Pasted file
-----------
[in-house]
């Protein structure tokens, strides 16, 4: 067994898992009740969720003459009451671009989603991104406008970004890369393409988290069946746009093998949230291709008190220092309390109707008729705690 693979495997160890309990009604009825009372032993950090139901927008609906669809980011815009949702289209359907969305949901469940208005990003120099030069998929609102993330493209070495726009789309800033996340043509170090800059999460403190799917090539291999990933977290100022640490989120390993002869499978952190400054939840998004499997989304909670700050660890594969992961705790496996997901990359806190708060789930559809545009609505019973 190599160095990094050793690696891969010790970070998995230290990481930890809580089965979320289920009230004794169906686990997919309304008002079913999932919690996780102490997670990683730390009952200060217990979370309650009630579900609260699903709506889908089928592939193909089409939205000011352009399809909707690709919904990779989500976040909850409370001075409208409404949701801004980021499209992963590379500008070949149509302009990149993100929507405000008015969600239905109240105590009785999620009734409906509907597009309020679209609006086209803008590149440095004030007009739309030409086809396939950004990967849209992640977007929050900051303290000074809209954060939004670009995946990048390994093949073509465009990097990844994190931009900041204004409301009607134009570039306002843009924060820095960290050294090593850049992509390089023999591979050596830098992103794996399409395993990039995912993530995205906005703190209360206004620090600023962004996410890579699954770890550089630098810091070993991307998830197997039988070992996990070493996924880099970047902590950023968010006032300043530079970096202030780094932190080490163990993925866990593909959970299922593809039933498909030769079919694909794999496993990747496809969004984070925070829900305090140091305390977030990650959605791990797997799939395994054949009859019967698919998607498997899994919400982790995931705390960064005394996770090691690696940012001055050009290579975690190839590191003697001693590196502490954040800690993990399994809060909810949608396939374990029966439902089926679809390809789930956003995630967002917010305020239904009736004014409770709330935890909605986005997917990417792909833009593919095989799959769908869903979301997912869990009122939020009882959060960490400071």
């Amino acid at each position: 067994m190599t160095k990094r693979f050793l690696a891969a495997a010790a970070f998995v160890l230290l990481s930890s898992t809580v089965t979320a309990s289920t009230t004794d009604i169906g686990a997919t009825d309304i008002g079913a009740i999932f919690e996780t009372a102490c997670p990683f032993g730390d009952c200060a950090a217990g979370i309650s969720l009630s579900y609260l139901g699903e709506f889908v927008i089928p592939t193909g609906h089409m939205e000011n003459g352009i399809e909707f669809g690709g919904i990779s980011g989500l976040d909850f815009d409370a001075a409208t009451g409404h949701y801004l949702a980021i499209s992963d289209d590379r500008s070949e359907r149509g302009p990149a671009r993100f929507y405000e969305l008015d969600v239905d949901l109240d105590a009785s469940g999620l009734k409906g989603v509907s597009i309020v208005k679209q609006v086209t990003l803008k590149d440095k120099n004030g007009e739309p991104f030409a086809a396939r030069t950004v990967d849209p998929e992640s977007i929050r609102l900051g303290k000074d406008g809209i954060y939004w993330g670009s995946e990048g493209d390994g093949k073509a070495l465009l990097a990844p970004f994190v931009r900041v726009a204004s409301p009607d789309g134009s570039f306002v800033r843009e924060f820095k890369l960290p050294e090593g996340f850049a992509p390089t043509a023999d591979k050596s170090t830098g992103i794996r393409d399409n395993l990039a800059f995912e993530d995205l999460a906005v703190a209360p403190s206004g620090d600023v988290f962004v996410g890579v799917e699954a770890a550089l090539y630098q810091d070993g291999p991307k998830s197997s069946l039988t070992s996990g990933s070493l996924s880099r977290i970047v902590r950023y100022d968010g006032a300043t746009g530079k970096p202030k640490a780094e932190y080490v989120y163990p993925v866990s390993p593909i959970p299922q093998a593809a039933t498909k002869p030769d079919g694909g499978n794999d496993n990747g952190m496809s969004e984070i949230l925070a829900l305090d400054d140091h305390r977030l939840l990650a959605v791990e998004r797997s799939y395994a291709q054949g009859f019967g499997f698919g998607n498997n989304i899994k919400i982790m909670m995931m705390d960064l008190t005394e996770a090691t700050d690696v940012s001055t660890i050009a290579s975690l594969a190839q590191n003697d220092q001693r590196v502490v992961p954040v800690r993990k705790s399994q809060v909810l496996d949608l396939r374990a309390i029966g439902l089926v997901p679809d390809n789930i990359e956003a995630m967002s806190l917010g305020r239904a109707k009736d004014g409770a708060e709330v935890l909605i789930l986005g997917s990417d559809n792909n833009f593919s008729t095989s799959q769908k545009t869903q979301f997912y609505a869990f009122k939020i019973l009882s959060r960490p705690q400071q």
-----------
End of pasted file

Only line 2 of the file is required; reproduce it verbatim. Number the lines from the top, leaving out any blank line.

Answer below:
């Protein structure tokens, strides 16, 4: 067994898992009740969720003459009451671009989603991104406008970004890369393409988290069946746009093998949230291709008190220092309390109707008729705690 693979495997160890309990009604009825009372032993950090139901927008609906669809980011815009949702289209359907969305949901469940208005990003120099030069998929609102993330493209070495726009789309800033996340043509170090800059999460403190799917090539291999990933977290100022640490989120390993002869499978952190400054939840998004499997989304909670700050660890594969992961705790496996997901990359806190708060789930559809545009609505019973 190599160095990094050793690696891969010790970070998995230290990481930890809580089965979320289920009230004794169906686990997919309304008002079913999932919690996780102490997670990683730390009952200060217990979370309650009630579900609260699903709506889908089928592939193909089409939205000011352009399809909707690709919904990779989500976040909850409370001075409208409404949701801004980021499209992963590379500008070949149509302009990149993100929507405000008015969600239905109240105590009785999620009734409906509907597009309020679209609006086209803008590149440095004030007009739309030409086809396939950004990967849209992640977007929050900051303290000074809209954060939004670009995946990048390994093949073509465009990097990844994190931009900041204004409301009607134009570039306002843009924060820095960290050294090593850049992509390089023999591979050596830098992103794996399409395993990039995912993530995205906005703190209360206004620090600023962004996410890579699954770890550089630098810091070993991307998830197997039988070992996990070493996924880099970047902590950023968010006032300043530079970096202030780094932190080490163990993925866990593909959970299922593809039933498909030769079919694909794999496993990747496809969004984070925070829900305090140091305390977030990650959605791990797997799939395994054949009859019967698919998607498997899994919400982790995931705390960064005394996770090691690696940012001055050009290579975690190839590191003697001693590196502490954040800690993990399994809060909810949608396939374990029966439902089926679809390809789930956003995630967002917010305020239904009736004014409770709330935890909605986005997917990417792909833009593919095989799959769908869903979301997912869990009122939020009882959060960490400071």